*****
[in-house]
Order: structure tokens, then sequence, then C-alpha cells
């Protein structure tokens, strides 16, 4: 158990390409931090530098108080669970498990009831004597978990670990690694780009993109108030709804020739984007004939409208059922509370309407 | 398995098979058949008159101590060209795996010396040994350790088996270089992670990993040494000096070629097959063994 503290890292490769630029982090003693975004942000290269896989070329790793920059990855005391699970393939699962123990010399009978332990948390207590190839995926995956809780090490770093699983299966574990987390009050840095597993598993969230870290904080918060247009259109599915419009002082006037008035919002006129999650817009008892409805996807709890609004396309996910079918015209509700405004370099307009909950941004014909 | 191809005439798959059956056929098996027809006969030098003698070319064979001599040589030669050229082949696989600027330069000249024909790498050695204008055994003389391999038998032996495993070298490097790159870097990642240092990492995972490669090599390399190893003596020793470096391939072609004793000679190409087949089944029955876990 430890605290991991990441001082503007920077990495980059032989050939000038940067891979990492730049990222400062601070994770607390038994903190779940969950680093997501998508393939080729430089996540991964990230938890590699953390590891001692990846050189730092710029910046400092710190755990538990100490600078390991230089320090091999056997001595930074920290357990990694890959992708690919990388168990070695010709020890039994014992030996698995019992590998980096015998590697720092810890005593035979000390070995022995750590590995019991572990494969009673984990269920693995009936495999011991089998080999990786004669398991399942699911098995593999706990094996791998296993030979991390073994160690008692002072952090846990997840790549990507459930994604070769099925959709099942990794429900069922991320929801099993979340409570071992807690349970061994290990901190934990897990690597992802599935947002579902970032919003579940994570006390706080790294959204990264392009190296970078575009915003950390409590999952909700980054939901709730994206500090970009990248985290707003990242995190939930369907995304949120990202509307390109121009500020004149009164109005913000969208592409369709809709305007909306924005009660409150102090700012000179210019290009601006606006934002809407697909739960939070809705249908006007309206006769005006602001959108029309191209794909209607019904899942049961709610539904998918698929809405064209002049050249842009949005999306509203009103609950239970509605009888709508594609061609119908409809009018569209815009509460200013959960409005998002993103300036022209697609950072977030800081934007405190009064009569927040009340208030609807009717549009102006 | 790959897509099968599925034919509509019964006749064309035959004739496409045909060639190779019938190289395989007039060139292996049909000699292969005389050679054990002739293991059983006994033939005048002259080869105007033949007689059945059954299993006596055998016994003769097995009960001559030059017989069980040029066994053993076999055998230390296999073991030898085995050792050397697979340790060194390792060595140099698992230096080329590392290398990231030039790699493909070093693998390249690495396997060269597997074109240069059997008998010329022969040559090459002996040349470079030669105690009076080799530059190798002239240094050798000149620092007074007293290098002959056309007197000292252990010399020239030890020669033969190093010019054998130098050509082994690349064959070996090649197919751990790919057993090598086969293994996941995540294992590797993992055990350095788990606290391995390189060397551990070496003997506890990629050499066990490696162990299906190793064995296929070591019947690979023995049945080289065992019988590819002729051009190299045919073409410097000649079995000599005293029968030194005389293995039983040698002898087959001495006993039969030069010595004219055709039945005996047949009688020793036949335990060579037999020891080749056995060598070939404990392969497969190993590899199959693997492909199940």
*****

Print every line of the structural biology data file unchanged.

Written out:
[in-house]
Order: structure tokens, then sequence, then C-alpha cells
């Protein structure tokens, strides 16, 4: 158990390409931090530098108080669970498990009831004597978990670990690694780009993109108030709804020739984007004939409208059922509370309407 | 398995098979058949008159101590060209795996010396040994350790088996270089992670990993040494000096070629097959063994 503290890292490769630029982090003693975004942000290269896989070329790793920059990855005391699970393939699962123990010399009978332990948390207590190839995926995956809780090490770093699983299966574990987390009050840095597993598993969230870290904080918060247009259109599915419009002082006037008035919002006129999650817009008892409805996807709890609004396309996910079918015209509700405004370099307009909950941004014909 | 191809005439798959059956056929098996027809006969030098003698070319064979001599040589030669050229082949696989600027330069000249024909790498050695204008055994003389391999038998032996495993070298490097790159870097990642240092990492995972490669090599390399190893003596020793470096391939072609004793000679190409087949089944029955876990 430890605290991991990441001082503007920077990495980059032989050939000038940067891979990492730049990222400062601070994770607390038994903190779940969950680093997501998508393939080729430089996540991964990230938890590699953390590891001692990846050189730092710029910046400092710190755990538990100490600078390991230089320090091999056997001595930074920290357990990694890959992708690919990388168990070695010709020890039994014992030996698995019992590998980096015998590697720092810890005593035979000390070995022995750590590995019991572990494969009673984990269920693995009936495999011991089998080999990786004669398991399942699911098995593999706990094996791998296993030979991390073994160690008692002072952090846990997840790549990507459930994604070769099925959709099942990794429900069922991320929801099993979340409570071992807690349970061994290990901190934990897990690597992802599935947002579902970032919003579940994570006390706080790294959204990264392009190296970078575009915003950390409590999952909700980054939901709730994206500090970009990248985290707003990242995190939930369907995304949120990202509307390109121009500020004149009164109005913000969208592409369709809709305007909306924005009660409150102090700012000179210019290009601006606006934002809407697909739960939070809705249908006007309206006769005006602001959108029309191209794909209607019904899942049961709610539904998918698929809405064209002049050249842009949005999306509203009103609950239970509605009888709508594609061609119908409809009018569209815009509460200013959960409005998002993103300036022209697609950072977030800081934007405190009064009569927040009340208030609807009717549009102006 | 790959897509099968599925034919509509019964006749064309035959004739496409045909060639190779019938190289395989007039060139292996049909000699292969005389050679054990002739293991059983006994033939005048002259080869105007033949007689059945059954299993006596055998016994003769097995009960001559030059017989069980040029066994053993076999055998230390296999073991030898085995050792050397697979340790060194390792060595140099698992230096080329590392290398990231030039790699493909070093693998390249690495396997060269597997074109240069059997008998010329022969040559090459002996040349470079030669105690009076080799530059190798002239240094050798000149620092007074007293290098002959056309007197000292252990010399020239030890020669033969190093010019054998130098050509082994690349064959070996090649197919751990790919057993090598086969293994996941995540294992590797993992055990350095788990606290391995390189060397551990070496003997506890990629050499066990490696162990299906190793064995296929070591019947690979023995049945080289065992019988590819002729051009190299045919073409410097000649079995000599005293029968030194005389293995039983040698002898087959001495006993039969030069010595004219055709039945005996047949009688020793036949335990060579037999020891080749056995060598070939404990392969497969190993590899199959693997492909199940």